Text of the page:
Figure 2 shows oscilloscope measurements for a complete backup power cycle. VIN represents the system voltage from the grid. VOUT is the output voltage from the TPS61094 and VSUP is the supercapacitor voltage. IOUT shows the load current consumption. In our example, the load is 100 mA, which is 3.33 times the average current consumption of the load profile. We increased the load in order to determine how the TPS61094 switches input power when the grid is down in a more extreme load condition.

When system power goes down suddenly, the TPS61094 immediately enters Boost_on mode and regulates VOUT using power from the supercapacitor. The buck/boost converter supplies the required output current for 254.5 s, which equals 11.5 NB-IoT transactions. The TPS61094 discharges the supercapacitor until its voltage drops to 0.7 V; at that point, the device enters shutdown mode until the system VIN returns. In Buck_on mode, the TPS61094 seamlessly charges the supercapacitor with constant current. As you can see in Figure 2, the switchover between supercapacitor discharge and charge is very smooth.

GUID-4054B84B-A66A-4429-96C6-C50152D23461-low.jpg Figure 2 TPS61094 Power-cycle Measurements

Other Backup Power Implementations

There are also other solutions available to you, each with advantages and drawbacks. The Supercapacitor Backup Power Supply for E-Meters Reference Design, uses discrete circuitry to charge the supercapacitor and the TPS61022 boost converter to boost the supercapacitor voltage to a higher system voltage when the grid is down. The TPS61022 output current capability is higher than it is for the TPS61094 solution, but will require more external components.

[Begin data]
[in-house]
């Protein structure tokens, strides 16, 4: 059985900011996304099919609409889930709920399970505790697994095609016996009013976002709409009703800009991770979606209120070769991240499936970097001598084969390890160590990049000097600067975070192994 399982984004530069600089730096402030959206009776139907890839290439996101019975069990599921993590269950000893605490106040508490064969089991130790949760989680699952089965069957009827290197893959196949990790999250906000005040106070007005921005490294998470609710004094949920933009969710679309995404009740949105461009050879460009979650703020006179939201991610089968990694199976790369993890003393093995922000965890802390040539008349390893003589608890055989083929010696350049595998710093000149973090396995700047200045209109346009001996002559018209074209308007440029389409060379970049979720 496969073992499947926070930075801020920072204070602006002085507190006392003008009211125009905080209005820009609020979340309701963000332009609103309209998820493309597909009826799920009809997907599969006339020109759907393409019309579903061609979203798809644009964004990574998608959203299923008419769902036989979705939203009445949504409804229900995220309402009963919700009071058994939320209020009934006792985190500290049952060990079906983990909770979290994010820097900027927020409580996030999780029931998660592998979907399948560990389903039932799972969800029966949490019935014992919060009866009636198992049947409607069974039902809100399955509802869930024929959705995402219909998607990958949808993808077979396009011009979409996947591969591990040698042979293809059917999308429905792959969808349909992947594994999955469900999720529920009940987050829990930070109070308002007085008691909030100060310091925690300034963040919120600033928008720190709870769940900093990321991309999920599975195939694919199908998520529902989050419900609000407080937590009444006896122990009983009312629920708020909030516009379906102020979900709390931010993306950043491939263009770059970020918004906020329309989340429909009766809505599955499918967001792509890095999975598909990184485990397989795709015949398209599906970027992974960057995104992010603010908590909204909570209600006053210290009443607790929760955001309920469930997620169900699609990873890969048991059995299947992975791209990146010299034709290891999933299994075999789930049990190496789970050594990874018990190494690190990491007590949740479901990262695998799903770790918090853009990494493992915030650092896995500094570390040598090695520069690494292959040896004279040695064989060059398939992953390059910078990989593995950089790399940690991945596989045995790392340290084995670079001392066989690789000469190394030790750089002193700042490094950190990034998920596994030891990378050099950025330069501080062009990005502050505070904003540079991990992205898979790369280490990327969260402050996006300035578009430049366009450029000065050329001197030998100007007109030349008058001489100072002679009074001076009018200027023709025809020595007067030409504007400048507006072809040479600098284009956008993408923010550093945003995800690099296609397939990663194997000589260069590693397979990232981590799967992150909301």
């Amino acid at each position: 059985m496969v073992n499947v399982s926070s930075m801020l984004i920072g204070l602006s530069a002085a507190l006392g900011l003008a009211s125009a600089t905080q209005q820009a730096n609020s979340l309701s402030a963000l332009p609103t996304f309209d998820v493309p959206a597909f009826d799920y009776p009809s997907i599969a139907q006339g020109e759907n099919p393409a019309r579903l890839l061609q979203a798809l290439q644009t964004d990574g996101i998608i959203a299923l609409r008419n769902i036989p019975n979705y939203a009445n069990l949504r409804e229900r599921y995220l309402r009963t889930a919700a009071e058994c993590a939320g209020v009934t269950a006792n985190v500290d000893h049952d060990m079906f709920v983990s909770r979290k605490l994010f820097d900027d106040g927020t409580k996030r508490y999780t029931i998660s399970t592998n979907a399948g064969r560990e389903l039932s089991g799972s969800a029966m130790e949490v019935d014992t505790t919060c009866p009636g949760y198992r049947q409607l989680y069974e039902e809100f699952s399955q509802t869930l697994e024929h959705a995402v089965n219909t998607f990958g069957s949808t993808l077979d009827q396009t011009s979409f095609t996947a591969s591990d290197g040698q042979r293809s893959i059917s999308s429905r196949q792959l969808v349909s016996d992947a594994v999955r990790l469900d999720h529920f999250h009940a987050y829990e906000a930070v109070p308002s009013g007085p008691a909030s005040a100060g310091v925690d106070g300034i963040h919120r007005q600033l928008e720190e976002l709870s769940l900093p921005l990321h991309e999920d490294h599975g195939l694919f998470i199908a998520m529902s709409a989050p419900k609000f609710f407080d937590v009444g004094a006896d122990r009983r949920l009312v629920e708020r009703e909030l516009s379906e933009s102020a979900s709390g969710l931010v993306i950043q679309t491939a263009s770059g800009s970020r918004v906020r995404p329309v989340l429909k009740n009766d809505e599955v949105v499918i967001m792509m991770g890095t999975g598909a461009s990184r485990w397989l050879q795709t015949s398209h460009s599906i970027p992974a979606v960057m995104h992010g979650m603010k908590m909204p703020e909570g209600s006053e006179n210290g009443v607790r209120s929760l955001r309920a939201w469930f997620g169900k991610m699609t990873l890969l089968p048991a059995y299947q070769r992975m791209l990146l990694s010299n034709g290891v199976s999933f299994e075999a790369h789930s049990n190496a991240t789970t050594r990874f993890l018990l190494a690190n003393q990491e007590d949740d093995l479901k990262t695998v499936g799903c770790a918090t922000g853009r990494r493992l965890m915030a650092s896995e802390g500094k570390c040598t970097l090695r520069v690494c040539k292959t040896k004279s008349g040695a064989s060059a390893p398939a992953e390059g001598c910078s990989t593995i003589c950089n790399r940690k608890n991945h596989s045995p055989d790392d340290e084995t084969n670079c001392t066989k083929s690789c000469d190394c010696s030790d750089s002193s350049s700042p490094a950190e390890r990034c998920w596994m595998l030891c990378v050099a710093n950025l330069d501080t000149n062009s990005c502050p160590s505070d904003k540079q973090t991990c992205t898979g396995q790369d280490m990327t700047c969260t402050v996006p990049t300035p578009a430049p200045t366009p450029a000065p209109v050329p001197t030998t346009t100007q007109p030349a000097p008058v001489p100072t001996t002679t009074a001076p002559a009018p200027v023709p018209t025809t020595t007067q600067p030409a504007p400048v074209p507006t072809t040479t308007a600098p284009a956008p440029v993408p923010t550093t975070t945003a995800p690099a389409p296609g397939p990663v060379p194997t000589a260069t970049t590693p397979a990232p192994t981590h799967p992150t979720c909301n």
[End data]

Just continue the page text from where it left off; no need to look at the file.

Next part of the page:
Another approach is the Supercapacitor Backup Power Supply with Current Limit and Active Cell Balancing Reference Design, which uses the TPS63802 buck-boost converter as a supercapacitor charger and voltage regulator and eliminates extra discrete charging circuitry. It still needs additional external components to achieve power ORing, charge current limit and supercapacitor terminal voltage settings, however.

Table 2 lists the most important characteristics of each backup power approach.

Table 2 Backup Power Solution Overview
Solution TPS61094 1S boost design 2S buck-boost design
Core device TPS61094 TPS61022 TPS63802
Device IQ (uA) 0.06 27 11
Integrity High Low Medium
Charge circuitry Integrated Discrete Partly integrated
Supercapacitor configuration 1S 1S 2S
Average maximum output current (mA) for 3.3 VOUT (1) 300 650 1,300
ORing circuitry Integrated Discrete Discrete
Programmable supercapacitor terminal voltage Integrated Discrete Discrete
Programmable charge current Integrated Discrete Discrete
Programmable output voltage Integrated Integrated Integrated
VIN range (V) 0.7-5.5 10-12 3.3-5
VOUT range (V) 2.7-5.4 2.2-5.5 1.8 to 4.9 V
Key components for backup power TPS61094 Discrete charger, TPS61022 TPS63802, LM6100, INA181A, operational amplifier
For the TPS61094 and TPS61022, the minimum VIN is 0.7 V. For the TPS63802, the VIN is 1.3 V.


Low-power, wireless standards are becoming increasingly popular. For high-integration, simple design and the best light-load efficiency, the TPS61094 is a good choice for backup power applications with LTE-M, Lora, Bluetooth and other emerging wireless interfaces.

If you need more output current, the e-meter or current limit reference designs are very effective solutions. Although they require more discrete components, they can support higher-power RF transmissions such as GPRS.